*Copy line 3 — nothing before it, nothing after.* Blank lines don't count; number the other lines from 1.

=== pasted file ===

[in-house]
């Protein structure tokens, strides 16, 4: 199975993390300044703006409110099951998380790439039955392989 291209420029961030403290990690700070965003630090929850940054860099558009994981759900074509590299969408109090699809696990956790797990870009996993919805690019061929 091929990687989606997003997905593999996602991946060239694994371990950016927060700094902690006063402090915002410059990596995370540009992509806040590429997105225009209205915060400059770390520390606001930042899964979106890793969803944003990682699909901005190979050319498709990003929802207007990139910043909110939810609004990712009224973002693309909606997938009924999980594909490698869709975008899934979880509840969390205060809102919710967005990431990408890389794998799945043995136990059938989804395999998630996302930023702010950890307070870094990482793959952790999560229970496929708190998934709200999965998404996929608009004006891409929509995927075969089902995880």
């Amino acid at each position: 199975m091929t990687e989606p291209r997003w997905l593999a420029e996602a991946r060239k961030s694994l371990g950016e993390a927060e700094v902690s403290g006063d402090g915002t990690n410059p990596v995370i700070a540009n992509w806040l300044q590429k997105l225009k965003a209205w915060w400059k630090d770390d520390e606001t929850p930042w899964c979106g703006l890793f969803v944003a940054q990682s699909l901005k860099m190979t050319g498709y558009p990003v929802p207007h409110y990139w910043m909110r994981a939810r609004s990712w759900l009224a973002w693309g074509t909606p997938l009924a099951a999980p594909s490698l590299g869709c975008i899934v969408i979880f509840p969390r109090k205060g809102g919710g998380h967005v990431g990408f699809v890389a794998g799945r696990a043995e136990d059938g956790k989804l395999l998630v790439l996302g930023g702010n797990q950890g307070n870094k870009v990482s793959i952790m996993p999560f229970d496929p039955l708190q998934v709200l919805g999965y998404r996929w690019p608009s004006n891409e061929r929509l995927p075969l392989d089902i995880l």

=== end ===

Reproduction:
């Amino acid at each position: 199975m091929t990687e989606p291209r997003w997905l593999a420029e996602a991946r060239k961030s694994l371990g950016e993390a927060e700094v902690s403290g006063d402090g915002t990690n410059p990596v995370i700070a540009n992509w806040l300044q590429k997105l225009k965003a209205w915060w400059k630090d770390d520390e606001t929850p930042w899964c979106g703006l890793f969803v944003a940054q990682s699909l901005k860099m190979t050319g498709y558009p990003v929802p207007h409110y990139w910043m909110r994981a939810r609004s990712w759900l009224a973002w693309g074509t909606p997938l009924a099951a999980p594909s490698l590299g869709c975008i899934v969408i979880f509840p969390r109090k205060g809102g919710g998380h967005v990431g990408f699809v890389a794998g799945r696990a043995e136990d059938g956790k989804l395999l998630v790439l996302g930023g702010n797990q950890g307070n870094k870009v990482s793959i952790m996993p999560f229970d496929p039955l708190q998934v709200l919805g999965y998404r996929w690019p608009s004006n891409e061929r929509l995927p075969l392989d089902i995880l």